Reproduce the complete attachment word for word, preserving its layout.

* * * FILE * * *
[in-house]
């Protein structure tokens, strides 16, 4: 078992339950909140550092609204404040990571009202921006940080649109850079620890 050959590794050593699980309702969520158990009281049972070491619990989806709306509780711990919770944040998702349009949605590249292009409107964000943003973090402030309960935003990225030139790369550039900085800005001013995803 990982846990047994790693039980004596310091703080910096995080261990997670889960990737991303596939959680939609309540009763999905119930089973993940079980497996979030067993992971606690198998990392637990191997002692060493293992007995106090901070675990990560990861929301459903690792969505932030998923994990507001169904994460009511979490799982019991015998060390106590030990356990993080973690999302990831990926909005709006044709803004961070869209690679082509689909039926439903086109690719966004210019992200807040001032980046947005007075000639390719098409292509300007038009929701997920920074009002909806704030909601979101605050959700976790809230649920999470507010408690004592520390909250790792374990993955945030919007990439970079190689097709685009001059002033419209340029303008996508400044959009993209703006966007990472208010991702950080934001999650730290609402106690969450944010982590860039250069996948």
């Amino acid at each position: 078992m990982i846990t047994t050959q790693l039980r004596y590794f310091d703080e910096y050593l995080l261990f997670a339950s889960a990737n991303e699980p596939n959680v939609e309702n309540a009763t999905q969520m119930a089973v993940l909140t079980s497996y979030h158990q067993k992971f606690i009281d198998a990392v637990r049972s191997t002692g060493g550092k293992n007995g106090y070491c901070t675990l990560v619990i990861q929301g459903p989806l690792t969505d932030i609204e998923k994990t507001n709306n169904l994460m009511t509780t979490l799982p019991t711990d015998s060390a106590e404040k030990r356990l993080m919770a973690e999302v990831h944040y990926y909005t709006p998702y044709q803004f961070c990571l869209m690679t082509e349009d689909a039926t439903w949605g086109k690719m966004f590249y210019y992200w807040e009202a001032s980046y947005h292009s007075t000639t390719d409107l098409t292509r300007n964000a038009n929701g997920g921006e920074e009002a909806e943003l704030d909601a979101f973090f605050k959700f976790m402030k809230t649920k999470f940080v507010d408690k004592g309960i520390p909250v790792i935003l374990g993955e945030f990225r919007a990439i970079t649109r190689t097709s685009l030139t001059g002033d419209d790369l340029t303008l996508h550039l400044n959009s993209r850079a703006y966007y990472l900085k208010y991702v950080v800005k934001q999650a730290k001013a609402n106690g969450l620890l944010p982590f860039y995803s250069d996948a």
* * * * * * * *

[in-house]
């Protein structure tokens, strides 16, 4: 078992339950909140550092609204404040990571009202921006940080649109850079620890 050959590794050593699980309702969520158990009281049972070491619990989806709306509780711990919770944040998702349009949605590249292009409107964000943003973090402030309960935003990225030139790369550039900085800005001013995803 990982846990047994790693039980004596310091703080910096995080261990997670889960990737991303596939959680939609309540009763999905119930089973993940079980497996979030067993992971606690198998990392637990191997002692060493293992007995106090901070675990990560990861929301459903690792969505932030998923994990507001169904994460009511979490799982019991015998060390106590030990356990993080973690999302990831990926909005709006044709803004961070869209690679082509689909039926439903086109690719966004210019992200807040001032980046947005007075000639390719098409292509300007038009929701997920920074009002909806704030909601979101605050959700976790809230649920999470507010408690004592520390909250790792374990993955945030919007990439970079190689097709685009001059002033419209340029303008996508400044959009993209703006966007990472208010991702950080934001999650730290609402106690969450944010982590860039250069996948």
């Amino acid at each position: 078992m990982i846990t047994t050959q790693l039980r004596y590794f310091d703080e910096y050593l995080l261990f997670a339950s889960a990737n991303e699980p596939n959680v939609e309702n309540a009763t999905q969520m119930a089973v993940l909140t079980s497996y979030h158990q067993k992971f606690i009281d198998a990392v637990r049972s191997t002692g060493g550092k293992n007995g106090y070491c901070t675990l990560v619990i990861q929301g459903p989806l690792t969505d932030i609204e998923k994990t507001n709306n169904l994460m009511t509780t979490l799982p019991t711990d015998s060390a106590e404040k030990r356990l993080m919770a973690e999302v990831h944040y990926y909005t709006p998702y044709q803004f961070c990571l869209m690679t082509e349009d689909a039926t439903w949605g086109k690719m966004f590249y210019y992200w807040e009202a001032s980046y947005h292009s007075t000639t390719d409107l098409t292509r300007n964000a038009n929701g997920g921006e920074e009002a909806e943003l704030d909601a979101f973090f605050k959700f976790m402030k809230t649920k999470f940080v507010d408690k004592g309960i520390p909250v790792i935003l374990g993955e945030f990225r919007a990439i970079t649109r190689t097709s685009l030139t001059g002033d419209d790369l340029t303008l996508h550039l400044n959009s993209r850079a703006y966007y990472l900085k208010y991702v950080v800005k934001q999650a730290k001013a609402n106690g969450l620890l944010p982590f860039y995803s250069d996948a």